Follow-up

The child is often followed-up by their local hospital during block treatments. Due to falling blood values after treatments, regular blood tests are taken. Transfusions and treatment for infections are also necessary.

The treatment causes many side effects for the child, therefore, it is very important to have cooperation among the parents, the local hospital, and regional hospital. 

The parents/guardian must observe the child at home and should contact the hospital immediately if the child develops symptoms of:

  • Infection (fever over 38.5°C at one measurement or two of 38.0°C with one hour interval) If the child has a fever, the hospital should be contacted not matter the time of day/night. The child should always be assessed clinically and blood tests must be taken. Intravenous antibiotics must often be started. Remember that the child can have a serious infection without a fever.
  • Bleeding, either small spots on the skin (petechiae), larger hematomas, or mucosal bleeding, for example, a nosebleed.
  • Lethargy
  • Poor appetite
  • Significant constipation
  • Pain

Common side effects from treatment for ALL

Nutrition

Nutritional problems occur in varying degrees in patients undergoing this treatment. This is due to nausea, vomiting, mucositis, dry mouth, pain, constipation, and sensory changes. Leukemia patients rarely need tube-feeding to meet their nutritional needs. Steroids can lead to an increase in appetite and good nutritional guidance is important. 

Pain

Vincristine can cause neuromuscular manifestations. Pain often starts with sensory disturbances and paresthesia. Neural pain and delayed serious motor disturbances can occur with continued treatment. The neuromuscular side effects are muscle atrophy, loss of deep tendon reflexes, bone pain, jaw pain, and tracheal pain. Vincristine can also lead to drooping eyelids (ptosis). Side effects eventually disappear after cessation of the drug but may remain longer in some patients.   

Mucositis, in the mouth and other mucosal lining occurs when blood values are at the lowest. The degree of soreness is individual. The mucosa in the mouth is not only an entrance for bacteria but it can also be painful. Prophylactic oral hygiene is practiced during the entire treatment. 

For sore mucosa in the rectum, lubrication is necessary. A remedy is to use soft toilet paper with peanut oil and lubricating after each toilet visit. Bathing in green soap is also soothing. Temperatures should not be taken rectally, nor should patients get suppositories, enemas, etc. during chemotherapy to avoid the risk of bleeding and infections.  

Constipation

Vincristine can lead to constipation and is treated prophylactically with laxatives.  

Nausea

The nausea will diminish 1-2 days after finishing a course of chemotherapy depending on the drug. Parents will receive a prescription for anti-nausea medication.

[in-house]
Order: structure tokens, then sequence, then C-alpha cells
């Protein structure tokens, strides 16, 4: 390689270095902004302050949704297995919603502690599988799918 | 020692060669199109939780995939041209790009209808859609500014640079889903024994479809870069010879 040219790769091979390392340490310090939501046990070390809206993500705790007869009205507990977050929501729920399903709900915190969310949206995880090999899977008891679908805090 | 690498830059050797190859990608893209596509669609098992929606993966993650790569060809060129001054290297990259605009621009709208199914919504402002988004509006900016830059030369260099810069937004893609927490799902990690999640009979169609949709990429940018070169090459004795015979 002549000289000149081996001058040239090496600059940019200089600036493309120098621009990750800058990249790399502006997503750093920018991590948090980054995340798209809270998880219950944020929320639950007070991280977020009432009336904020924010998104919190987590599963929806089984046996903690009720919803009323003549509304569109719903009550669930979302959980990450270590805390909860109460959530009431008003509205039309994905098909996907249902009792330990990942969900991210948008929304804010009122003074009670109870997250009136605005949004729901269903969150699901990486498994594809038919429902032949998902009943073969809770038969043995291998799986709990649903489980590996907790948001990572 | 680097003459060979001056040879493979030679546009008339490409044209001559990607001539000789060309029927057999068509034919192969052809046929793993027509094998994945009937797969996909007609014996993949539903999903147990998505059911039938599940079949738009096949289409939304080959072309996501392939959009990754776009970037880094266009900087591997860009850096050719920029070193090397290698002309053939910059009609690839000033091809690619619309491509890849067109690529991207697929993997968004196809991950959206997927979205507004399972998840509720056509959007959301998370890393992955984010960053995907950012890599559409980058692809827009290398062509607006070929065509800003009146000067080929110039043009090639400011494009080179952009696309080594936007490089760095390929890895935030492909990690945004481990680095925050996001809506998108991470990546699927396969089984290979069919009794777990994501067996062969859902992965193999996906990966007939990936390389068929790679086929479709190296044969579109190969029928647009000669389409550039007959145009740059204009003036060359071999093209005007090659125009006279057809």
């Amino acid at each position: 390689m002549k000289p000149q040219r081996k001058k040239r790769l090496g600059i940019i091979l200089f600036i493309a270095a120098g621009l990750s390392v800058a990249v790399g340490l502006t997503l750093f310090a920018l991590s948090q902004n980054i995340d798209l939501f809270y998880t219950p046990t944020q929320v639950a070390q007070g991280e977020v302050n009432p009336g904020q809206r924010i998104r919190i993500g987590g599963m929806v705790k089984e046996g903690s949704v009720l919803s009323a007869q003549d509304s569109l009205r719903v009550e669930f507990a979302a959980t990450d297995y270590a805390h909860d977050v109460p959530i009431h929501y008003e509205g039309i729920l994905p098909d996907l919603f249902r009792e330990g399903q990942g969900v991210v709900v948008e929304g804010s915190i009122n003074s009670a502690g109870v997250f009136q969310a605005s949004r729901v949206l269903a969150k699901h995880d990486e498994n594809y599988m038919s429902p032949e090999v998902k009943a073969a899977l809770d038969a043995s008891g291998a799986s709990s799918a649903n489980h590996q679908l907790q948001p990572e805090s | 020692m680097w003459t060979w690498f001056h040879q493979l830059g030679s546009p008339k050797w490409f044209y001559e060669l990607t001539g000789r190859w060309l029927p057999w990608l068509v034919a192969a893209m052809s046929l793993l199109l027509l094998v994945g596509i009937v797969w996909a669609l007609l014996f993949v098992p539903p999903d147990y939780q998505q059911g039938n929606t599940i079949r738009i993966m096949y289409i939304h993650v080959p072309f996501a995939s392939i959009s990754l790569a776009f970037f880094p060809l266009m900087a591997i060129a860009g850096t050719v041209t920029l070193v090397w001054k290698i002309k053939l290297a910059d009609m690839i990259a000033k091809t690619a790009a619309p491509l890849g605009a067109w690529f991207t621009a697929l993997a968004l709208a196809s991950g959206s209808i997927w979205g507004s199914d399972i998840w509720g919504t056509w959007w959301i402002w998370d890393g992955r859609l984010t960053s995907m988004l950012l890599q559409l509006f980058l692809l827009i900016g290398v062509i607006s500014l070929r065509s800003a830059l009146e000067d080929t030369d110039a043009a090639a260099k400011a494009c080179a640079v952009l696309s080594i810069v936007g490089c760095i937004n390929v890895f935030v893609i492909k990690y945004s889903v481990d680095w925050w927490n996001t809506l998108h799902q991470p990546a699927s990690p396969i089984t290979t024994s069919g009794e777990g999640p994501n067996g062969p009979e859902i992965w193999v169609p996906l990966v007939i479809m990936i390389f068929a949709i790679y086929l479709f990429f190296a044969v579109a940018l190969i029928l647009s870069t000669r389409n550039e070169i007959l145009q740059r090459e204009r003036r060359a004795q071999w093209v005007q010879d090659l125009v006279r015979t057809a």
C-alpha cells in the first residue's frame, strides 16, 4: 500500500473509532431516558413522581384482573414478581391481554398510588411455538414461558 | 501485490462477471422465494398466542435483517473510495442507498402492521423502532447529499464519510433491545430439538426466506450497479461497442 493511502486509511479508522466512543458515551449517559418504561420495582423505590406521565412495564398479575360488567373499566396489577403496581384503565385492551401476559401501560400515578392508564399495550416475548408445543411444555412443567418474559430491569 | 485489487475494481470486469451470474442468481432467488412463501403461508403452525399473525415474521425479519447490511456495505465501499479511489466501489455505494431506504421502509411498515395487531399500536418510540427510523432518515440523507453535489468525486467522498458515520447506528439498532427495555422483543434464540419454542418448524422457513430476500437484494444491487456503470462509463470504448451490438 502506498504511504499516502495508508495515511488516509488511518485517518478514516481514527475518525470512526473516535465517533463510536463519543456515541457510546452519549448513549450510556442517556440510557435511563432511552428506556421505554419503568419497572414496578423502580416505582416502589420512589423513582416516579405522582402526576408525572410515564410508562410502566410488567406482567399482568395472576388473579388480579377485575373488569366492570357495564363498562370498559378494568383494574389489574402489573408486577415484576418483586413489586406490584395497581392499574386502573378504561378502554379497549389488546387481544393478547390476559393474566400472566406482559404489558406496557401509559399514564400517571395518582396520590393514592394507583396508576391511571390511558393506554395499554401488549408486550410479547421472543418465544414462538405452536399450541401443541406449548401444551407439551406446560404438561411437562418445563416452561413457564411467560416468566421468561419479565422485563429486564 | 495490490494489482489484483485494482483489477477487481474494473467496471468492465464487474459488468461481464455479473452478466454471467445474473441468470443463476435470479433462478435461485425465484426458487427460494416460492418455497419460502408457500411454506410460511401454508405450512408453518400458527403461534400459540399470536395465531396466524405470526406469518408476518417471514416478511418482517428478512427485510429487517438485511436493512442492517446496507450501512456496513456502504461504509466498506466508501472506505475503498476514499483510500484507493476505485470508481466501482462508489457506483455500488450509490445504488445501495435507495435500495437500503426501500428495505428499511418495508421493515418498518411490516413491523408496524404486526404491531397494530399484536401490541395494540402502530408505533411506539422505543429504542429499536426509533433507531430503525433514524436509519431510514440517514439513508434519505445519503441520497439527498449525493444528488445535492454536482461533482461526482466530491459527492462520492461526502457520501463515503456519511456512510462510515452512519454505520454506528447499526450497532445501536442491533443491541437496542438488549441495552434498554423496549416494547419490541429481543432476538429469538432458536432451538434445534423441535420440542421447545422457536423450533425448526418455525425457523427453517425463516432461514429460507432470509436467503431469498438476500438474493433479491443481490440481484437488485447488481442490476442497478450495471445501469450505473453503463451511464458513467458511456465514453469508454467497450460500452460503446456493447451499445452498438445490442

Gastritis

Because of large steroid doses, the child is susceptible to gastritis. The child should be treated prophylactically with ranitidine.  

Cardiotoxicity

Anthracyclines (doxorubicin, daunorubicin, idarubicin, mitoxantron) are cardiotoxic, especially in high cumulative doses and require monitoring with ECHO/Doppler before the first course and in other stages of the protocol. Cardiac testing is more important the longer the treatment. In doses over 200 mg/m2, an ECHO should be performed before each course. To calculate cumulative dose in mg: dauno = doxo = 1 = mitoxantrone x 5 = idarubicin x 5.

Change in appearance

  • Hair loss starts 7-14 days after starting chemotherapy. The hair will usually fall out in tufts.
  • The child may become Cushingoid from taking steroids.

Change in self-image

The treatment is usually a major burden for the child both physically and psychologically. This can change the way the child thinks of himself/herself.

Mood swings

Use of steroids makes the child susceptible to dramatic changes of mood. This may be a great burden for both the child and the rest of the family. 

Isolation

Treatment for ALL usually leads to isolation from the local community. The child may not be included in normal play. Finding a balance between protecting the child from infection and allowing him/her to live a normal life is difficult, since the child is susceptible to infection during the entire treatment period. The child should avoid crowds, for example shopping centers and public transportation. Ten to fourteen days after finishing a course of chemotherapy, the blood values are at their lowest. This is when the child is most susceptible to infection. 

School-age children may go to school if they feel well enough. Otherwise, the child receives home-schooling. Younger children should not go to nursery school/kindergarten during treatment, or during the first months after treatment is over.

The child's general health condition should determine whether they go to school, not their blood values.